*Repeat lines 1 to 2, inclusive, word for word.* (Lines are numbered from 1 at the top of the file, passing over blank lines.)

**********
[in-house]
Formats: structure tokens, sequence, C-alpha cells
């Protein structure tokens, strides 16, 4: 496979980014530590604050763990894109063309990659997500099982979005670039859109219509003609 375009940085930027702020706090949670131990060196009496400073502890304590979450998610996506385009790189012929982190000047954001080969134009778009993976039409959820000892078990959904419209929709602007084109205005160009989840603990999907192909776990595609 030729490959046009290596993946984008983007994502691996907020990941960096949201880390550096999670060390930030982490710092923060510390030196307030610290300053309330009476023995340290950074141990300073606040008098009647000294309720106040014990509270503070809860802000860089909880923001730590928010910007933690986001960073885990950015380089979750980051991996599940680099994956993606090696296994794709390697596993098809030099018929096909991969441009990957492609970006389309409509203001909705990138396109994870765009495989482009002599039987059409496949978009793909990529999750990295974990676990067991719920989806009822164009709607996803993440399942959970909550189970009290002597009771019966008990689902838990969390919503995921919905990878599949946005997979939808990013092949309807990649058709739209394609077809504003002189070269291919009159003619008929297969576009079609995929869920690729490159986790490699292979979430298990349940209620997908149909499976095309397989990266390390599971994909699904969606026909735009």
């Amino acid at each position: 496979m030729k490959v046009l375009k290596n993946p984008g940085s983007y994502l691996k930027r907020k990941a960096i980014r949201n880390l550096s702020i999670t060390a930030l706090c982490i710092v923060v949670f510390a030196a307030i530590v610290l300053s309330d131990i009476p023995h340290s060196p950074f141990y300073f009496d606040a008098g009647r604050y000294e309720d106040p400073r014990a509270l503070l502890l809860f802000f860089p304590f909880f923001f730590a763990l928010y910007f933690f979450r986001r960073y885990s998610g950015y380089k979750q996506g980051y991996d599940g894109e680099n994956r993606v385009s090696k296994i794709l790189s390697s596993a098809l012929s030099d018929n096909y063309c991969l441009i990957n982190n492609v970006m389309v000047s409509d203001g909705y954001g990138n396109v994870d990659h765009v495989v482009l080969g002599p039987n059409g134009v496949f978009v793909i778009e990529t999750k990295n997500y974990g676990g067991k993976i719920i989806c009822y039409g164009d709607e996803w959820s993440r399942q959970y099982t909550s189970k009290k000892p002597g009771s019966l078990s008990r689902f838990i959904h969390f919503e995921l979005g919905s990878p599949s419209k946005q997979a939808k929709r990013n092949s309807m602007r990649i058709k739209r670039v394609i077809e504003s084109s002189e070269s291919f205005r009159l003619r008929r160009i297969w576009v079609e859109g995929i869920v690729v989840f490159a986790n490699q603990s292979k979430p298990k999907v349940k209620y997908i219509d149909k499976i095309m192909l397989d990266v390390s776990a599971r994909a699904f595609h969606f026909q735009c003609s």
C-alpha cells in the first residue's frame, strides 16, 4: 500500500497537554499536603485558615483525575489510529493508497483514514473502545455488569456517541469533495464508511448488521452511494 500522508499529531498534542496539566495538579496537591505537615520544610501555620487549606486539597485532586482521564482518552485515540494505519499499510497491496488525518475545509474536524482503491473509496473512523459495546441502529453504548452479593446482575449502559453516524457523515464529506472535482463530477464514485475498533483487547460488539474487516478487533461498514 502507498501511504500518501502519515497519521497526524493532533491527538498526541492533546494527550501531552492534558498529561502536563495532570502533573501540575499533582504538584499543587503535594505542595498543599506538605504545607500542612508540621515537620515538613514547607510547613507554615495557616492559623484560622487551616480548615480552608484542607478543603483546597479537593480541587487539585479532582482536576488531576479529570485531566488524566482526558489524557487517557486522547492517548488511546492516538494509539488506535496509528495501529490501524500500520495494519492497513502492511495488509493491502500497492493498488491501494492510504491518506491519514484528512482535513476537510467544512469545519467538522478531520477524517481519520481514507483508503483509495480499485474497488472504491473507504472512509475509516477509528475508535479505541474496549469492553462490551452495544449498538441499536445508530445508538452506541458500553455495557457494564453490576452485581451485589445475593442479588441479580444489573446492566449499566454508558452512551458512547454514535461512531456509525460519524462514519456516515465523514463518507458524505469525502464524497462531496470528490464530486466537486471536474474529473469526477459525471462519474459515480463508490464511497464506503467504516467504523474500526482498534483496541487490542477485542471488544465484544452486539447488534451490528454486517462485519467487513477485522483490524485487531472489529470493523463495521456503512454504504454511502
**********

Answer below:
[in-house]
Formats: structure tokens, sequence, C-alpha cells